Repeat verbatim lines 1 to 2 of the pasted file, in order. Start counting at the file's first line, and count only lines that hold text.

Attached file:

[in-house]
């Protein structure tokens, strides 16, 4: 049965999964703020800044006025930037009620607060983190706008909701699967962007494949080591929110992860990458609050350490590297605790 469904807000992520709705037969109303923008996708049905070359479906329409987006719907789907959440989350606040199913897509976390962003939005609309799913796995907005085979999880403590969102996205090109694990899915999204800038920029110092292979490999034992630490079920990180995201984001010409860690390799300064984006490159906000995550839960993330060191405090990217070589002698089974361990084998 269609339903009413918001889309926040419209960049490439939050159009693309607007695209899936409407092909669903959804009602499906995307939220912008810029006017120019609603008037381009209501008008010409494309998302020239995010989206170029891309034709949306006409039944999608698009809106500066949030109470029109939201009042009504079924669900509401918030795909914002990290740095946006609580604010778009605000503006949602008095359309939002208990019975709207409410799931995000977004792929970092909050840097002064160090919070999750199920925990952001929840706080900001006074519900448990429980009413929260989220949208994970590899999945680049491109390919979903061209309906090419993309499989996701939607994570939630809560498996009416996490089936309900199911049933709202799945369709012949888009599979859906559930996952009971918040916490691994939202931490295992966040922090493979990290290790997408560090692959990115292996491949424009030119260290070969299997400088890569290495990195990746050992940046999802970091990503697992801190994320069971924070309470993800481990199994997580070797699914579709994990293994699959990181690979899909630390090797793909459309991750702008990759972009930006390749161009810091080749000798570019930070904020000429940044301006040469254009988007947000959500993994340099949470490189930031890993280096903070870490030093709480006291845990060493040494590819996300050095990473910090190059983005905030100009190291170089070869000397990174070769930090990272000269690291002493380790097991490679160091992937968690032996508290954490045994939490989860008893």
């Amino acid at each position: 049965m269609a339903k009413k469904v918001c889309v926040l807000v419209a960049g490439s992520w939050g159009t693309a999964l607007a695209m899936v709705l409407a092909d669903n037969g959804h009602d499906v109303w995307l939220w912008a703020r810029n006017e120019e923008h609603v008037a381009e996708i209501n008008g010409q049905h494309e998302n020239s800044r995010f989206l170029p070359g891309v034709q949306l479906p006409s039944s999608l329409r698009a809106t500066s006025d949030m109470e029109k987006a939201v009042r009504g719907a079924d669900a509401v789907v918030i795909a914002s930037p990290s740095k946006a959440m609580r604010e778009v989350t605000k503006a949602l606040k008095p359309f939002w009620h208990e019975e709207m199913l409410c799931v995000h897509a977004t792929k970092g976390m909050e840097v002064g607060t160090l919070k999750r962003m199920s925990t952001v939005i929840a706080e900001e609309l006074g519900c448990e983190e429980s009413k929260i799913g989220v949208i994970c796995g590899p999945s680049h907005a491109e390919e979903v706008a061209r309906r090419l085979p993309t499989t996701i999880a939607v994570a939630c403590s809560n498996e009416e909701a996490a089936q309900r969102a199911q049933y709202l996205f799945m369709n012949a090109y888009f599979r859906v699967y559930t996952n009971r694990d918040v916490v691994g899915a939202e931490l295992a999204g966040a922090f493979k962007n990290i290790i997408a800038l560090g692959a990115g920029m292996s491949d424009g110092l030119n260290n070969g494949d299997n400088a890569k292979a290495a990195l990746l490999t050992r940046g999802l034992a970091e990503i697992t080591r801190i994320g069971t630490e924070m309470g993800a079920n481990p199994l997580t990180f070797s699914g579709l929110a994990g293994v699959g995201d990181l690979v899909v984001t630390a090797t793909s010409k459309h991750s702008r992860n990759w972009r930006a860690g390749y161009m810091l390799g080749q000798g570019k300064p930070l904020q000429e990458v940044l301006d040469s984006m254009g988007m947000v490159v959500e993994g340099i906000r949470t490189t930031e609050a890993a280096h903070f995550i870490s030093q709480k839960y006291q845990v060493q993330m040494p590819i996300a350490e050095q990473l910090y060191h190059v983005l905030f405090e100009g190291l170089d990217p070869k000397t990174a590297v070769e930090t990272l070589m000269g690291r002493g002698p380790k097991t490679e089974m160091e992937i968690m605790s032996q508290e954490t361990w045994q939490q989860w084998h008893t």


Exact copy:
[in-house]
């Protein structure tokens, strides 16, 4: 049965999964703020800044006025930037009620607060983190706008909701699967962007494949080591929110992860990458609050350490590297605790 469904807000992520709705037969109303923008996708049905070359479906329409987006719907789907959440989350606040199913897509976390962003939005609309799913796995907005085979999880403590969102996205090109694990899915999204800038920029110092292979490999034992630490079920990180995201984001010409860690390799300064984006490159906000995550839960993330060191405090990217070589002698089974361990084998 269609339903009413918001889309926040419209960049490439939050159009693309607007695209899936409407092909669903959804009602499906995307939220912008810029006017120019609603008037381009209501008008010409494309998302020239995010989206170029891309034709949306006409039944999608698009809106500066949030109470029109939201009042009504079924669900509401918030795909914002990290740095946006609580604010778009605000503006949602008095359309939002208990019975709207409410799931995000977004792929970092909050840097002064160090919070999750199920925990952001929840706080900001006074519900448990429980009413929260989220949208994970590899999945680049491109390919979903061209309906090419993309499989996701939607994570939630809560498996009416996490089936309900199911049933709202799945369709012949888009599979859906559930996952009971918040916490691994939202931490295992966040922090493979990290290790997408560090692959990115292996491949424009030119260290070969299997400088890569290495990195990746050992940046999802970091990503697992801190994320069971924070309470993800481990199994997580070797699914579709994990293994699959990181690979899909630390090797793909459309991750702008990759972009930006390749161009810091080749000798570019930070904020000429940044301006040469254009988007947000959500993994340099949470490189930031890993280096903070870490030093709480006291845990060493040494590819996300050095990473910090190059983005905030100009190291170089070869000397990174070769930090990272000269690291002493380790097991490679160091992937968690032996508290954490045994939490989860008893």